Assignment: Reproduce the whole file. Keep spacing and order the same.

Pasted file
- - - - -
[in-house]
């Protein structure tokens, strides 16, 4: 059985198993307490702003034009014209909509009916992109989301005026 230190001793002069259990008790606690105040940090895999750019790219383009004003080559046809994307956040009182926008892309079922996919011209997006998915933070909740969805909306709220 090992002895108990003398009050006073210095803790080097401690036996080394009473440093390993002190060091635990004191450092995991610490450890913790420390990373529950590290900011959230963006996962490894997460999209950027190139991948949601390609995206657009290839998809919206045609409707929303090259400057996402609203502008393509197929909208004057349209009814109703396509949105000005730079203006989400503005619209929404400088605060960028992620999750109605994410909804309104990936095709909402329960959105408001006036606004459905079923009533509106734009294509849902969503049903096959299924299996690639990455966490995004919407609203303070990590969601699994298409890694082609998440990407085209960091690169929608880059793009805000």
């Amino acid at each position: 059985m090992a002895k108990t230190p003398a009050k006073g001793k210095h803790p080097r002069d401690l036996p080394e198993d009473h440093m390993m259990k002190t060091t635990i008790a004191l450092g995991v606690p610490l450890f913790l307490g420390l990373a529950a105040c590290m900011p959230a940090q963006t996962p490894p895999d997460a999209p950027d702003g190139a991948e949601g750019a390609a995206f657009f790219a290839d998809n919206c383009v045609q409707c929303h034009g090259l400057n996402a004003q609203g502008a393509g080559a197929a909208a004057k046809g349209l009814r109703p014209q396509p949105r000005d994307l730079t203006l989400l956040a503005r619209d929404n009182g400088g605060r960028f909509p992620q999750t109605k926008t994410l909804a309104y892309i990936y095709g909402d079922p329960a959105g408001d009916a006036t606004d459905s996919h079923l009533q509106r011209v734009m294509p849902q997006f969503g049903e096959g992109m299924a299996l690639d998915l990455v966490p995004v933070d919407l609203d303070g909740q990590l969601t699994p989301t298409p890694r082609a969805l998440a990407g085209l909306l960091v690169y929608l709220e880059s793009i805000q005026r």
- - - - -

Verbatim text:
[in-house]
């Protein structure tokens, strides 16, 4: 059985198993307490702003034009014209909509009916992109989301005026 230190001793002069259990008790606690105040940090895999750019790219383009004003080559046809994307956040009182926008892309079922996919011209997006998915933070909740969805909306709220 090992002895108990003398009050006073210095803790080097401690036996080394009473440093390993002190060091635990004191450092995991610490450890913790420390990373529950590290900011959230963006996962490894997460999209950027190139991948949601390609995206657009290839998809919206045609409707929303090259400057996402609203502008393509197929909208004057349209009814109703396509949105000005730079203006989400503005619209929404400088605060960028992620999750109605994410909804309104990936095709909402329960959105408001006036606004459905079923009533509106734009294509849902969503049903096959299924299996690639990455966490995004919407609203303070990590969601699994298409890694082609998440990407085209960091690169929608880059793009805000």
């Amino acid at each position: 059985m090992a002895k108990t230190p003398a009050k006073g001793k210095h803790p080097r002069d401690l036996p080394e198993d009473h440093m390993m259990k002190t060091t635990i008790a004191l450092g995991v606690p610490l450890f913790l307490g420390l990373a529950a105040c590290m900011p959230a940090q963006t996962p490894p895999d997460a999209p950027d702003g190139a991948e949601g750019a390609a995206f657009f790219a290839d998809n919206c383009v045609q409707c929303h034009g090259l400057n996402a004003q609203g502008a393509g080559a197929a909208a004057k046809g349209l009814r109703p014209q396509p949105r000005d994307l730079t203006l989400l956040a503005r619209d929404n009182g400088g605060r960028f909509p992620q999750t109605k926008t994410l909804a309104y892309i990936y095709g909402d079922p329960a959105g408001d009916a006036t606004d459905s996919h079923l009533q509106r011209v734009m294509p849902q997006f969503g049903e096959g992109m299924a299996l690639d998915l990455v966490p995004v933070d919407l609203d303070g909740q990590l969601t699994p989301t298409p890694r082609a969805l998440a990407g085209l909306l960091v690169y929608l709220e880059s793009i805000q005026r």